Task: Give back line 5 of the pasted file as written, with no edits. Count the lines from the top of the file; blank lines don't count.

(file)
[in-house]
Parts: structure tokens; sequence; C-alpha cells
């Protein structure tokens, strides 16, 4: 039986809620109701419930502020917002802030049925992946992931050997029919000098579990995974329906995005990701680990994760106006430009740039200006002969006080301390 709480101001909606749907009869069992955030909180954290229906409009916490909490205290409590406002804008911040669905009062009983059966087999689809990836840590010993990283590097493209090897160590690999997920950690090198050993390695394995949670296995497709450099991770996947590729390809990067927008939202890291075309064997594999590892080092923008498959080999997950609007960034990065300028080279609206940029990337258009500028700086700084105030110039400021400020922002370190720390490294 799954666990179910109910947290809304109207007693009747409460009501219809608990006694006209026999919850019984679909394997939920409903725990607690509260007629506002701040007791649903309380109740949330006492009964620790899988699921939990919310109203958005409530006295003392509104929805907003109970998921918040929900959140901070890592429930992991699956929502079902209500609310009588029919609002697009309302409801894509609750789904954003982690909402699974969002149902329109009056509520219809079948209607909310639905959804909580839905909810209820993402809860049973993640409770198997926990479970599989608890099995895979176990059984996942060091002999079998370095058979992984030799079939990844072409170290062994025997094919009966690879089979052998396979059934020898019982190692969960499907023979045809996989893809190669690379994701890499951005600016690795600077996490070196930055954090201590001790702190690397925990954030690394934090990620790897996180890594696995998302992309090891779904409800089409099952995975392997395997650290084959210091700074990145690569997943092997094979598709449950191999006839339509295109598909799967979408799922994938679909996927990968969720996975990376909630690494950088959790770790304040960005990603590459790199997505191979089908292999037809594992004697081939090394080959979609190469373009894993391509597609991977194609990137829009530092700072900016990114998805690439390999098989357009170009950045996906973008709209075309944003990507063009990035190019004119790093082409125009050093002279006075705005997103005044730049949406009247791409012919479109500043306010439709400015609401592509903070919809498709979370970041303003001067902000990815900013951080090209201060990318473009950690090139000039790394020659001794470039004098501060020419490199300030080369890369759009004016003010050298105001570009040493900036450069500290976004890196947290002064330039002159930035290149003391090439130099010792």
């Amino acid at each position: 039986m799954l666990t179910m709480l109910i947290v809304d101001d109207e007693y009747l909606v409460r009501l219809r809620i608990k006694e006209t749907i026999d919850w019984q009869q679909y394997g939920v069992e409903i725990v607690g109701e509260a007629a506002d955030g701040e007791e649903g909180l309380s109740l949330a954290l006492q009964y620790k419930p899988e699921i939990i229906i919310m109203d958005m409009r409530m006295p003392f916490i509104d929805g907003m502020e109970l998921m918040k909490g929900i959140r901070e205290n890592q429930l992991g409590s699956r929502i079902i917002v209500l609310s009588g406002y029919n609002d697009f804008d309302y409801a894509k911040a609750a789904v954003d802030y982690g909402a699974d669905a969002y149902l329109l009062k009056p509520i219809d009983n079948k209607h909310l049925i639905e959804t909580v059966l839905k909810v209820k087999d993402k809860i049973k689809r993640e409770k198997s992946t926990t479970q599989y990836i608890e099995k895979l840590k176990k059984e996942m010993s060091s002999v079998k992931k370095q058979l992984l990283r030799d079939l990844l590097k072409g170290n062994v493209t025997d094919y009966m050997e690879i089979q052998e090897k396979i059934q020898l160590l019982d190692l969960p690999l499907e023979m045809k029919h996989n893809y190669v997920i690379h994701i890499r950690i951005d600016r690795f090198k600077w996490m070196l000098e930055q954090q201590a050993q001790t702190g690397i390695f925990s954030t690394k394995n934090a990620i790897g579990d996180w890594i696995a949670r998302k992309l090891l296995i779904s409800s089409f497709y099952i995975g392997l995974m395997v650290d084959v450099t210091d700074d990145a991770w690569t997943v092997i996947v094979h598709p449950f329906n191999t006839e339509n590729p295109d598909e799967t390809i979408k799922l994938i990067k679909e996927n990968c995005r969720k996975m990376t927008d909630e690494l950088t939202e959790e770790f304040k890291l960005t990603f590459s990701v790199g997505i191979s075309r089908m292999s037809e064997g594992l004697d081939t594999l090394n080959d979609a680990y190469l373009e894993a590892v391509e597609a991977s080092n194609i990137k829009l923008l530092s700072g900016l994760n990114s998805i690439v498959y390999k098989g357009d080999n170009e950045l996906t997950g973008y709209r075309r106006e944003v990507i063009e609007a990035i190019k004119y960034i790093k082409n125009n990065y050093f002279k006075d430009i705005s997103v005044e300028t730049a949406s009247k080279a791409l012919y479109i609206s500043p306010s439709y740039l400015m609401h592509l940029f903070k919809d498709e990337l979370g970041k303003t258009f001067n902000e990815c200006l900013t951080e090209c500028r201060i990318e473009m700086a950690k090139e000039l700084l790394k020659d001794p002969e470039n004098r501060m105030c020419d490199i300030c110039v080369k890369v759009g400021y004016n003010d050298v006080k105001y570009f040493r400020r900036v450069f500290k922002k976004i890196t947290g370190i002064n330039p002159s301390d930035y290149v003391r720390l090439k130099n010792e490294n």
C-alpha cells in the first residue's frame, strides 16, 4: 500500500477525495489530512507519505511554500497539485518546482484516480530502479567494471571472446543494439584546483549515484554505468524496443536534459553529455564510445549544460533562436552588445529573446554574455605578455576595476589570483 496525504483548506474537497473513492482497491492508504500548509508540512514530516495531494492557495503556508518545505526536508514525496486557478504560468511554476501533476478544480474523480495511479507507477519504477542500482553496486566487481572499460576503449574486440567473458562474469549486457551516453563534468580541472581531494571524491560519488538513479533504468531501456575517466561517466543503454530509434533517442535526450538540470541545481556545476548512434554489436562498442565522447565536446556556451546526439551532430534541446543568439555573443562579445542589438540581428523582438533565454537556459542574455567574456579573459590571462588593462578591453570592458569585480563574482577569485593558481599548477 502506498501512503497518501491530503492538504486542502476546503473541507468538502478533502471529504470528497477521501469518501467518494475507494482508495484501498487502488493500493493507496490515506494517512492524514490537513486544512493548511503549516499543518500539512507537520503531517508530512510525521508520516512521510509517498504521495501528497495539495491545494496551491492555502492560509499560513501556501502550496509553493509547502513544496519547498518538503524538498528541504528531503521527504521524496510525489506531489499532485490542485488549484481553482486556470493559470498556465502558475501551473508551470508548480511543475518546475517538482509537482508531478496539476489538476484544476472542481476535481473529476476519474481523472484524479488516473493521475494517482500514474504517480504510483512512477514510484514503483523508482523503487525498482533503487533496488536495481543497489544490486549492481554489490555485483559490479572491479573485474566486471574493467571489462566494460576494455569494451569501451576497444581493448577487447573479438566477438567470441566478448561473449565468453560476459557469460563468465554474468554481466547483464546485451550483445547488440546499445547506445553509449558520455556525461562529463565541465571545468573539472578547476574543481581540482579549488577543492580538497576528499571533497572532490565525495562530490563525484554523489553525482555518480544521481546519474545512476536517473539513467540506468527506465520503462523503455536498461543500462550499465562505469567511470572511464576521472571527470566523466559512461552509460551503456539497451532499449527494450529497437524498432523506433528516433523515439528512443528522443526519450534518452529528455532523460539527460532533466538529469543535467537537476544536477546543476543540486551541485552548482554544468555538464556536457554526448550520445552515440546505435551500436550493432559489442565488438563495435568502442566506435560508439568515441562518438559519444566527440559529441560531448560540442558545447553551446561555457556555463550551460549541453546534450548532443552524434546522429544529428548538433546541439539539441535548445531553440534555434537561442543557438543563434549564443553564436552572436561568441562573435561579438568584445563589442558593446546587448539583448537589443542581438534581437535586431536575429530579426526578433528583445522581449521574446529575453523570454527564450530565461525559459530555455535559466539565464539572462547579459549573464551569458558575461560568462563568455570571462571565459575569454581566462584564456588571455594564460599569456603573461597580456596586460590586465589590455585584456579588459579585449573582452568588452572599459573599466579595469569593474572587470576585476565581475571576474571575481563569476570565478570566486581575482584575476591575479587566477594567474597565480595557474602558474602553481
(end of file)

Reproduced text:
C-alpha cells in the first residue's frame, strides 16, 4: 500500500477525495489530512507519505511554500497539485518546482484516480530502479567494471571472446543494439584546483549515484554505468524496443536534459553529455564510445549544460533562436552588445529573446554574455605578455576595476589570483 496525504483548506474537497473513492482497491492508504500548509508540512514530516495531494492557495503556508518545505526536508514525496486557478504560468511554476501533476478544480474523480495511479507507477519504477542500482553496486566487481572499460576503449574486440567473458562474469549486457551516453563534468580541472581531494571524491560519488538513479533504468531501456575517466561517466543503454530509434533517442535526450538540470541545481556545476548512434554489436562498442565522447565536446556556451546526439551532430534541446543568439555573443562579445542589438540581428523582438533565454537556459542574455567574456579573459590571462588593462578591453570592458569585480563574482577569485593558481599548477 502506498501512503497518501491530503492538504486542502476546503473541507468538502478533502471529504470528497477521501469518501467518494475507494482508495484501498487502488493500493493507496490515506494517512492524514490537513486544512493548511503549516499543518500539512507537520503531517508530512510525521508520516512521510509517498504521495501528497495539495491545494496551491492555502492560509499560513501556501502550496509553493509547502513544496519547498518538503524538498528541504528531503521527504521524496510525489506531489499532485490542485488549484481553482486556470493559470498556465502558475501551473508551470508548480511543475518546475517538482509537482508531478496539476489538476484544476472542481476535481473529476476519474481523472484524479488516473493521475494517482500514474504517480504510483512512477514510484514503483523508482523503487525498482533503487533496488536495481543497489544490486549492481554489490555485483559490479572491479573485474566486471574493467571489462566494460576494455569494451569501451576497444581493448577487447573479438566477438567470441566478448561473449565468453560476459557469460563468465554474468554481466547483464546485451550483445547488440546499445547506445553509449558520455556525461562529463565541465571545468573539472578547476574543481581540482579549488577543492580538497576528499571533497572532490565525495562530490563525484554523489553525482555518480544521481546519474545512476536517473539513467540506468527506465520503462523503455536498461543500462550499465562505469567511470572511464576521472571527470566523466559512461552509460551503456539497451532499449527494450529497437524498432523506433528516433523515439528512443528522443526519450534518452529528455532523460539527460532533466538529469543535467537537476544536477546543476543540486551541485552548482554544468555538464556536457554526448550520445552515440546505435551500436550493432559489442565488438563495435568502442566506435560508439568515441562518438559519444566527440559529441560531448560540442558545447553551446561555457556555463550551460549541453546534450548532443552524434546522429544529428548538433546541439539539441535548445531553440534555434537561442543557438543563434549564443553564436552572436561568441562573435561579438568584445563589442558593446546587448539583448537589443542581438534581437535586431536575429530579426526578433528583445522581449521574446529575453523570454527564450530565461525559459530555455535559466539565464539572462547579459549573464551569458558575461560568462563568455570571462571565459575569454581566462584564456588571455594564460599569456603573461597580456596586460590586465589590455585584456579588459579585449573582452568588452572599459573599466579595469569593474572587470576585476565581475571576474571575481563569476570565478570566486581575482584575476591575479587566477594567474597565480595557474602558474602553481